Normally, once a connection is no longer needed (that is, when computer 125 and server 130 no longer need to communicate with each other), the connection is terminated. For connectionless protocols, typically there are no required operations to terminate the connection (because it is connectionless), but there is a regular sequence used to terminate connection-based protocols. Of course, connections may also be terminated abnormally (e.g., if one of the communicating machines shuts down unexpectedly).
In contrast to static connections, it may happen that one (or both) of the machines involved in the connection wants to change the port used before the connection is terminated. For example, a computer offering remote procedure calls (RPCs) might want to change the port used for the connection. Such a server listens for connection requests at a particular port. When the server detects a connection request, it transfers the connection to a dynamic port, to limit the amount of traffic on the port to which the server listens. The server may use any other port for the dynamic traffic, or may limit the dynamic ports to a limited set of ports, as desired. This technique of transferring the connection from a static port to a dynamic port is called port mapping.
Usually, when a connection using dynamic traffic is established, it uses an unconfirmed port. But a person skilled in the art will recognize that the dynamic traffic may use a confirmed non-standard port, or even a confirmed standard port (although using a standard port might create confusion for the application or service that normally uses the standard port: typically in this situation, the server does not include the application or service normally using the standard port).
This type of arrangement, where the server receives the initial connection packet on one port, but continues the connection on another port, is called a dynamic connection, and the traffic is called dynamic traffic. As should be apparent, the traffic is dynamic because the port (or protocol) used by the server changes. (Note that because computer 125 initiates the connection, computer 125 may pick whatever port it wants to use to communicate with server 130. It would be a rare (but theoretically conceivable) circumstance where computer 125 would initiate a connection with server 130, but request that server 130 call computer 125 back on a different port.) Even though the packets do not all connect to the same port on server 130, they are technically all part of the same connection. This fact will become significant later.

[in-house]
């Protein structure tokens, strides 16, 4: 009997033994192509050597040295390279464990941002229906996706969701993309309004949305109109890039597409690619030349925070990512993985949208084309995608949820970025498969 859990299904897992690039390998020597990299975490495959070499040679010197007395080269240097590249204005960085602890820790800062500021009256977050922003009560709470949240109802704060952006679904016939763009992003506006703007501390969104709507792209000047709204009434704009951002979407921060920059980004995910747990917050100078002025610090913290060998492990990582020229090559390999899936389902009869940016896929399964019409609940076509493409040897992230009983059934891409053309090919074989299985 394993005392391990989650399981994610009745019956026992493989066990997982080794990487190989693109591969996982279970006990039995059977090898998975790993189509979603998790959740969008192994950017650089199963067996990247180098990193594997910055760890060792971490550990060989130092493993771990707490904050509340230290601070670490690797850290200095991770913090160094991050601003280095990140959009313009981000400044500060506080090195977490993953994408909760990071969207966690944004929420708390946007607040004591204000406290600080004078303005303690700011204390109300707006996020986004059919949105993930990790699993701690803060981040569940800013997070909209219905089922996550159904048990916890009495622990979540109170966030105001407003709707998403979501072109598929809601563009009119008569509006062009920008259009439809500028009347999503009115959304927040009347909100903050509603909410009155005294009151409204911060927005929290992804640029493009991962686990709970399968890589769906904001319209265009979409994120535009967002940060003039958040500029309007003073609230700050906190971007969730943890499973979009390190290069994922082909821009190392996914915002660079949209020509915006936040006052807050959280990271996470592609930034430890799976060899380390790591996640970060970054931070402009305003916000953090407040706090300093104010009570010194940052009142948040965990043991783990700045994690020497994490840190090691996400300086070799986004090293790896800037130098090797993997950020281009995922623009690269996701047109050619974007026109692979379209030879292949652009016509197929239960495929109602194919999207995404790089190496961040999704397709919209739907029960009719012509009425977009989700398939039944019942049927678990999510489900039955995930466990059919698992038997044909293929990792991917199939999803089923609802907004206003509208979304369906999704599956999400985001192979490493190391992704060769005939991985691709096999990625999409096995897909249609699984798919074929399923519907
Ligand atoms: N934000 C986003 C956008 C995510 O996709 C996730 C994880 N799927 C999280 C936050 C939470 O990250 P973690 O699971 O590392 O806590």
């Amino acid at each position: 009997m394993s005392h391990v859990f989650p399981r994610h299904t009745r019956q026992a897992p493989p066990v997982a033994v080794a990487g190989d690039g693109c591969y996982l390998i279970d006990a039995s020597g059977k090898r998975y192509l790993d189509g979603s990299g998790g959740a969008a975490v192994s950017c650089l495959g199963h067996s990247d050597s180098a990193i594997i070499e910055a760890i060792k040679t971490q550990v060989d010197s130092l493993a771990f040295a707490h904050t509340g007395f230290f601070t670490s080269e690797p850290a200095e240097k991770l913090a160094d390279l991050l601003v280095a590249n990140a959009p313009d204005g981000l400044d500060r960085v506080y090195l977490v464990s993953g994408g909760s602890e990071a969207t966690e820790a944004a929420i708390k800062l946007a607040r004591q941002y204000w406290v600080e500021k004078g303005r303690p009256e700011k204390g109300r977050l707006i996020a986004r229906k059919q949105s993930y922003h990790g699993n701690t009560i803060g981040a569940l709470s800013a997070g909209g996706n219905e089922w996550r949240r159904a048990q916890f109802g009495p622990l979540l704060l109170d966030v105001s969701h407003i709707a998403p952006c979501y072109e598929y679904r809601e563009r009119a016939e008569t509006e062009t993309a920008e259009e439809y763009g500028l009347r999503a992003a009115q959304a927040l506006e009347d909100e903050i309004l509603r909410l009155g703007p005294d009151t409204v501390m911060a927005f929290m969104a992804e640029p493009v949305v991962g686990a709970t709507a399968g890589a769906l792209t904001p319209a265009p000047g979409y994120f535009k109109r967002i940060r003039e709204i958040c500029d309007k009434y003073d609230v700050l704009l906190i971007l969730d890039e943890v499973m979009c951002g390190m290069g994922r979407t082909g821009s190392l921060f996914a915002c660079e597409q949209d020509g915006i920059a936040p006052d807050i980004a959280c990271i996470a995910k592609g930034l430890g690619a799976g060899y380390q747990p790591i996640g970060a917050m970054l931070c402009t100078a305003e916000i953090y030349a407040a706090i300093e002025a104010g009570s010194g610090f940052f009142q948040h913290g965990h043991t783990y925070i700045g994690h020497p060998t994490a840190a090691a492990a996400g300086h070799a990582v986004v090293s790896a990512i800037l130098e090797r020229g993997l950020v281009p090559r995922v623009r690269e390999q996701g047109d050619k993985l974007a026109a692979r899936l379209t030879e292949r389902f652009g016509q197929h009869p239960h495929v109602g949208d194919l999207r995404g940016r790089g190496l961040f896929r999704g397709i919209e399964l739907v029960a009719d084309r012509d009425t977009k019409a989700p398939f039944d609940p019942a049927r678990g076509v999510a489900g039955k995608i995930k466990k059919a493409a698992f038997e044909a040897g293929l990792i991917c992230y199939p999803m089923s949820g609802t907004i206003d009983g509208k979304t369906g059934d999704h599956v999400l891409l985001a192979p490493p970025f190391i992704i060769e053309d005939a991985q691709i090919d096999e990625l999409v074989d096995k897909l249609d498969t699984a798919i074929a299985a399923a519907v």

There are a few different ways in which the dynamic port may be specified. The most common situation has server 130 specifying the port on which the connection should be continued. Another way in which the connection could be dynamic would be if server 130 responds to the initial request from the dynamic port (that is, the reply does not come back from the port to which computer 125 sent the initial communication). In this situation, computer 125 has to be able to process the reply, even though it comes from a port other than the one to which computer 125 sent the initial connection request. A third possibility is for computer 125, as part of the initial connection request, to specify the dynamic port server 130 would use. For this technique to work, computer 125 has to know the ports which server 130 may use as dynamic ports. A person skilled in the art will recognize other ways in which a dynamic connection may be established.
The reader might assume that the protocol used is unchanged in any of the variations shown above in
Although the above discussion has centered around only a single computer communicating with a single server, a person skilled in the art will recognize that computer 125 and server 130 are merely exemplary. There may be more than one computer within LAN 110 of
The difficulty with dynamic traffic arises in how the analysis engine determines that the connection using dynamic traffic is not a new connection, but rather a continuation of an earlier connection using static traffic. For example, the dynamic port to use is typically specified (by either server 130 or computer 125) in the data of the packet. But generally, the data of network traffic is not analyzed because it is cost-prohibitive: how is the analysis engine to determine what data in the packets is pertinent and what is not without examining all of the packet data? And if server 130 establishes the dynamic connection by replying from the dynamic port, the analysis engine has no easy way to recognize that the first packet coming from the dynamic port is a reply and not the start of a new connection.